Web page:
Identity: 100 years of Polish architecture
five exhibitions in five cities in Poland: Art–Kraków, Power–Warsaw, Society–Lublin, Transfer–Poznań and Change–Katowice, 27 September-15 December 2019
curators: Małgorzata Jędrzejczyk, Grzegorz Mika, Marcin Semeniuk, Karol Krupa, Alicja Gzowska, Jakub Świerzawski
exhibition design: CENTRALA
(with Aleksandra Zawistowska, Billy Morgan, Julia Lipińska, Kamil Urban)
graphic design: Tomasz Bersz
organised by National Institute of Architecture and Urban Planning (NIAiU)
The exhibition organized on the occasion of 100 years of Polish independence took place in five locations in parallel. Each of them presented a different chapter from the recent 100 years of Polish architecture history, focusing on the issues of art (Cracow), power (Warsaw), society (Lublin), transfer (Poznań) and change (Katowice).
CENTRALA’s tasks consisted of designing display arrangements for each show and preparing a documentation that would allow to execute historical architectural models. The challenge was to develop a system that would be flexible enough to easily adapt to any of the proposed locations and at the same time offer a consistent architectural and graphic language for each chapter of the show.
Thus the display was composed of movable spatial surfaces made of plywood tilts that could be arranged according to the needs. They could be rotated, broken in parts or opened. The gaps created by those openings were meant to establish relationships between the exhibited objects, as well as between the objects and the visitors. The assembly had to be simple as the openings of subsequent chapters of the show were planned week after week within one month.
The exhibition took place in former Cracovia hotel, an iconic postwar modernist designed by Witold Cęckiewicz in Cracow
The exhibition took place in postmodern seat of BUW (The University of Warsaw Library) designed by Marek Budzyński and Zbigniew Badowski in Warsaw.
The exhibition took place in recently constructed Centrum Spotkania Kultur (Centre for the Meeting of Cultures) designed by Bolesław Stelmach in Lublin.
The exhibition took place in 1960s former office spaces of the Alfa complex, designed by Jerzy Liśniewicz in Poznań.
The exhibition took place in the foyer of NOSPR (Polish National Radio Symphony Orchestra) designed by Tomasz Konior Studio in Katowice.
We executed a series of cardboard study models to investigate possible display strategies.
An important part of the project was the execution of architectural models, possible thanks to meticulous work and in-depth analysis of archival drawings and historical photos by Aleksandra Zawistowska and Billy Morgan:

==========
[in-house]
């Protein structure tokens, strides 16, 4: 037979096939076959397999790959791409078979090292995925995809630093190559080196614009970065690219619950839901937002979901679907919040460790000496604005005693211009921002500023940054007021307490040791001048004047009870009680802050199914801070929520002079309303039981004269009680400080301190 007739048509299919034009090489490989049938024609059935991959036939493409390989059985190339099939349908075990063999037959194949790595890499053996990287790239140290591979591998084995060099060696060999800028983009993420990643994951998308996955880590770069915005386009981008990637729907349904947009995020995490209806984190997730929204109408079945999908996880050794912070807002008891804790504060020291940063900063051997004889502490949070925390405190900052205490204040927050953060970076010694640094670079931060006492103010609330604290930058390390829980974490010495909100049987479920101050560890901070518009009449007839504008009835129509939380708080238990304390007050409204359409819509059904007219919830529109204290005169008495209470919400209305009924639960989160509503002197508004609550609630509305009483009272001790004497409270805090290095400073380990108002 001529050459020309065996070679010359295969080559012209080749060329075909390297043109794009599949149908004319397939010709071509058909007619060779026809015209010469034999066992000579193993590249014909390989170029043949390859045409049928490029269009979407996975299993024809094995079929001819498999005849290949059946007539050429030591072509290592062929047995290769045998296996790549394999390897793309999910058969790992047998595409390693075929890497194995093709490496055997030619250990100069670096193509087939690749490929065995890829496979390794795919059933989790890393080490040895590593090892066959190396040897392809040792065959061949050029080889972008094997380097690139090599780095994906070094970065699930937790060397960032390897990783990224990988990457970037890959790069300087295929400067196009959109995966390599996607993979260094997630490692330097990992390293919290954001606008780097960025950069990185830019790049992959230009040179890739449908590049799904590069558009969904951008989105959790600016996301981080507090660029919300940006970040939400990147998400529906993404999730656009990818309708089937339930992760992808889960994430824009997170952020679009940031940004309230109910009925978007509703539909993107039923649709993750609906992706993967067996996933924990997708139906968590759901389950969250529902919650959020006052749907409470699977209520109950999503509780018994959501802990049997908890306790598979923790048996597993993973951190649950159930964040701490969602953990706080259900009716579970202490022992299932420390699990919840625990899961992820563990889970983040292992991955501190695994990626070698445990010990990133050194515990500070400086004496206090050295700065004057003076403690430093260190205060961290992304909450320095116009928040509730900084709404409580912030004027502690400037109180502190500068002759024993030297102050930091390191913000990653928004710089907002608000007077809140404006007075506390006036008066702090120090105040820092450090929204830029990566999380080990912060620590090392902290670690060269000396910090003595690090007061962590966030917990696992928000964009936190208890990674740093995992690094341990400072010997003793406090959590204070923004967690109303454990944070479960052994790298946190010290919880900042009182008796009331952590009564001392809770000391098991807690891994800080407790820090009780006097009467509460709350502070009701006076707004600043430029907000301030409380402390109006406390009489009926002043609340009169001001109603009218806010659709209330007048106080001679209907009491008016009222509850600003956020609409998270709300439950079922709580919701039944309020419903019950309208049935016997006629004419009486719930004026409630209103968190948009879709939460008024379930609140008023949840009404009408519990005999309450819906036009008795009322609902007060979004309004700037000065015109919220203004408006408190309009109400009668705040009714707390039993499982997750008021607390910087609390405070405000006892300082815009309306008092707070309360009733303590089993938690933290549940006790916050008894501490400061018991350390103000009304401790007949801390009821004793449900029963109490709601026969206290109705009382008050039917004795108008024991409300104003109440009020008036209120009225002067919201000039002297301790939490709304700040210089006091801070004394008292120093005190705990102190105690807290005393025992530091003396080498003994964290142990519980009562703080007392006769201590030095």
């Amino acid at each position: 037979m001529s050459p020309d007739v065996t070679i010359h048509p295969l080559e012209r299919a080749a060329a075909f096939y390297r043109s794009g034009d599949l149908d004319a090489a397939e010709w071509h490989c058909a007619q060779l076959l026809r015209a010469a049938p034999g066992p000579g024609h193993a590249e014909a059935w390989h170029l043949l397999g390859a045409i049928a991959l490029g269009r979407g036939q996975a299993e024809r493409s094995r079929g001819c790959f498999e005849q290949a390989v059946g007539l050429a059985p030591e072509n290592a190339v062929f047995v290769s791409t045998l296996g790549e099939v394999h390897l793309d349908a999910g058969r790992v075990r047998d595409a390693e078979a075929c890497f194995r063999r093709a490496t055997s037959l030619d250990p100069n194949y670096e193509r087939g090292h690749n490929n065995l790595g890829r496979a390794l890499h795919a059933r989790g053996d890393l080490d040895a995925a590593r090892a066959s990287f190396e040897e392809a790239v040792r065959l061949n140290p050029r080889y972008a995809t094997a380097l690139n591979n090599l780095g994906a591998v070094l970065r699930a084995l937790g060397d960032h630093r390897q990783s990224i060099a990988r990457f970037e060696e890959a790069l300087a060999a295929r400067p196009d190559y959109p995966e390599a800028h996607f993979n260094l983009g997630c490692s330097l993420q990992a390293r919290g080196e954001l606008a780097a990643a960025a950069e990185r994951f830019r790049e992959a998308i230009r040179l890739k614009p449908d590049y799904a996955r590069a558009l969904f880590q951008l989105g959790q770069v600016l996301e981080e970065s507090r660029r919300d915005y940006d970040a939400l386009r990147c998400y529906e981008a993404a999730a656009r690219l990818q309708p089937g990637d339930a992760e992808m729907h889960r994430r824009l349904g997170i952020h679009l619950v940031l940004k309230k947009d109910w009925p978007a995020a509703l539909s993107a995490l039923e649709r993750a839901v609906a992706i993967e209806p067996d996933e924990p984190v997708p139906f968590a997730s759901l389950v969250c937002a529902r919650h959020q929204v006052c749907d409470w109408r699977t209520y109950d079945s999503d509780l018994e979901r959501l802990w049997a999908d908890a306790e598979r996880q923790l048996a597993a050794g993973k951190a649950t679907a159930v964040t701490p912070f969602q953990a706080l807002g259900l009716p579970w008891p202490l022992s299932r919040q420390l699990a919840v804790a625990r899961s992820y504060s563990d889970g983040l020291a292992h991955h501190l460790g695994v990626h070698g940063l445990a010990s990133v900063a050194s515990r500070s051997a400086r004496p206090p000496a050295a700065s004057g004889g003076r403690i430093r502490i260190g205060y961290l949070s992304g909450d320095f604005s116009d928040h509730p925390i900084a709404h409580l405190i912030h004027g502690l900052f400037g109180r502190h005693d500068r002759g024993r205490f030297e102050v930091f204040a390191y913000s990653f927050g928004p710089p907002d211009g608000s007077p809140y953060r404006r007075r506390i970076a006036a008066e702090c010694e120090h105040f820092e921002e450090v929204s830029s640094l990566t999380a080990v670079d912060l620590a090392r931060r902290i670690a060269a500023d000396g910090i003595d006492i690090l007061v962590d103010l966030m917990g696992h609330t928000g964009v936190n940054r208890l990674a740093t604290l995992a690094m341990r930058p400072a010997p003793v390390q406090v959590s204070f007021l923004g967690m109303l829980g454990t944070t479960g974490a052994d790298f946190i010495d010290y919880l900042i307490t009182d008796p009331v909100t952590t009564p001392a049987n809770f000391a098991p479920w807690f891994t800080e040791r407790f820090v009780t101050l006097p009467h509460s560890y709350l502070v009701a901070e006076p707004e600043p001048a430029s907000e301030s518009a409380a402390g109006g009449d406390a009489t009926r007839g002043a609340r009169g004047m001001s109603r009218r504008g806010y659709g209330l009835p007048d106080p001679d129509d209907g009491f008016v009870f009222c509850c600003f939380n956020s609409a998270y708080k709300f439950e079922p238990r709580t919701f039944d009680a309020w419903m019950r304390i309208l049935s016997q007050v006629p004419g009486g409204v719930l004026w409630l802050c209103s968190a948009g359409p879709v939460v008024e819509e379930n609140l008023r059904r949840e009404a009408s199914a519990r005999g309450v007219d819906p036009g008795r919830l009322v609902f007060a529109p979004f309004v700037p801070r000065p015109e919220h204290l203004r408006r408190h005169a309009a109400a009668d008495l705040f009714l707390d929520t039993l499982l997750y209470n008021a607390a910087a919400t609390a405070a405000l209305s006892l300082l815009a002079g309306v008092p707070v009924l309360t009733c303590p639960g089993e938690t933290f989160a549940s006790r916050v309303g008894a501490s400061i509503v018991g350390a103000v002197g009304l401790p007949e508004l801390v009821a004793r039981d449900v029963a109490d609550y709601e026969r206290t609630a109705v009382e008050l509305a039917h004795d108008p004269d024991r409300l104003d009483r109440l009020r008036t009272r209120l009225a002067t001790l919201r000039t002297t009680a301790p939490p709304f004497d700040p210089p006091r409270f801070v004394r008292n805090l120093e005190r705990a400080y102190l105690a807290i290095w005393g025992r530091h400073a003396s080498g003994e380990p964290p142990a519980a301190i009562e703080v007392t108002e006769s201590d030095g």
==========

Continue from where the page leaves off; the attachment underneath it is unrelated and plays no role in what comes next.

- Polish pavilion for the 1925 World’s Fair in Paris, scale 1:15
- restaurant pavilion in Kraków, 1936, scale 1:50
- villa in Kraków, 1936, scale 1:50
- model of contemporary Warsaw’s city centre displaying socialist realist buildings, scale 1:2000
- interactive educational model of housing estate on Kubusia Puchatka Street in Warsaw
- Warsaw’s Praga II housing estate and the zoo, 1958, scale 1:1000
- Lublin’s University District in three stages of its development: before 1956, between 1956 and 1970, after 1970, scale 1:1000
- interactive educational model of the Piastowskie housing estate in Lublin, scale 1: 500
- Veteran’s house in Poznań, 1972, scale 1:200
- two typical three-room apartments in prefabricated mass housing: ‘M3’ from 1970s and ‘M3’ from 1980s, scale 1:50
- church of St. John Cantius in Poznań, 1978–1988, scale 1:100
- Palm House in Gliwice by Andrzej Musialik, 1982-98, scale 1:200
- ZUS (Social Insurance Institution) headquarters in Zabrze by Andrzej Duda, Henryk Zubel, 1994–96, scale 1:100
- House of Culture in Katowice by Rafał Mazur, 2015, scale 1:100
- Nad Jamną housing estate in Mikołów by Stanisław Niemczyk, 1982 (elevations)
The models were incorporated into the permanent collection of the National Institute of Architecture and Urban Planning. Now most of them are on show at the permanent exhibition ‘Sections. Gallery of Polish architecture of the 20th and 21st centuries’, The Szołayski House, National Museum in Krakow
CENTRALA has previous experience in reconstructing historical architectural models. The Ramp Housing Block by Józef Malinowski from 1925 was the first one reconstructed by CENTRALA, in result of a challenging process of interpretation and analysis of only few technical drawings left by the architect. The experimental project was design as his graduation thesis.